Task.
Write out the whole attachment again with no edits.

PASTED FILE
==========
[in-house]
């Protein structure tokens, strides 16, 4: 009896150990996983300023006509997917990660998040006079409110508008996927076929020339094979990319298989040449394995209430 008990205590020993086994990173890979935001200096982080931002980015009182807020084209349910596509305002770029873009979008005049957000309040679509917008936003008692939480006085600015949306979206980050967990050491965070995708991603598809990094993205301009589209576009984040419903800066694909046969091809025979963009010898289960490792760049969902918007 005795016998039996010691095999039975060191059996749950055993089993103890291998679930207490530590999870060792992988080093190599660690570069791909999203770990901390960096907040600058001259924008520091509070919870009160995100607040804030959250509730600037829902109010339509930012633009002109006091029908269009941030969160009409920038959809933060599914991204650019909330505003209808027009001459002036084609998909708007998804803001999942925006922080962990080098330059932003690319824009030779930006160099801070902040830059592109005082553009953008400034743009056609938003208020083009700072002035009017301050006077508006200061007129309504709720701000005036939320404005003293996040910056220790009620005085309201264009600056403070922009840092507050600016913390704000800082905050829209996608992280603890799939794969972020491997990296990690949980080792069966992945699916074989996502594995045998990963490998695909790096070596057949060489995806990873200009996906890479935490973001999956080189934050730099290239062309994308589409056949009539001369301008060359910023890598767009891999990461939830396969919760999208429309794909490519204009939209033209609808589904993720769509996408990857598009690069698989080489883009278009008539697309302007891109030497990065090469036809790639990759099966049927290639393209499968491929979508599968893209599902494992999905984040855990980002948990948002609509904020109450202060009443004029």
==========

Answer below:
[in-house]
């Protein structure tokens, strides 16, 4: 009896150990996983300023006509997917990660998040006079409110508008996927076929020339094979990319298989040449394995209430 008990205590020993086994990173890979935001200096982080931002980015009182807020084209349910596509305002770029873009979008005049957000309040679509917008936003008692939480006085600015949306979206980050967990050491965070995708991603598809990094993205301009589209576009984040419903800066694909046969091809025979963009010898289960490792760049969902918007 005795016998039996010691095999039975060191059996749950055993089993103890291998679930207490530590999870060792992988080093190599660690570069791909999203770990901390960096907040600058001259924008520091509070919870009160995100607040804030959250509730600037829902109010339509930012633009002109006091029908269009941030969160009409920038959809933060599914991204650019909330505003209808027009001459002036084609998909708007998804803001999942925006922080962990080098330059932003690319824009030779930006160099801070902040830059592109005082553009953008400034743009056609938003208020083009700072002035009017301050006077508006200061007129309504709720701000005036939320404005003293996040910056220790009620005085309201264009600056403070922009840092507050600016913390704000800082905050829209996608992280603890799939794969972020491997990296990690949980080792069966992945699916074989996502594995045998990963490998695909790096070596057949060489995806990873200009996906890479935490973001999956080189934050730099290239062309994308589409056949009539001369301008060359910023890598767009891999990461939830396969919760999208429309794909490519204009939209033209609808589904993720769509996408990857598009690069698989080489883009278009008539697309302007891109030497990065090469036809790639990759099966049927290639393209499968491929979508599968893209599902494992999905984040855990980002948990948002609509904020109450202060009443004029």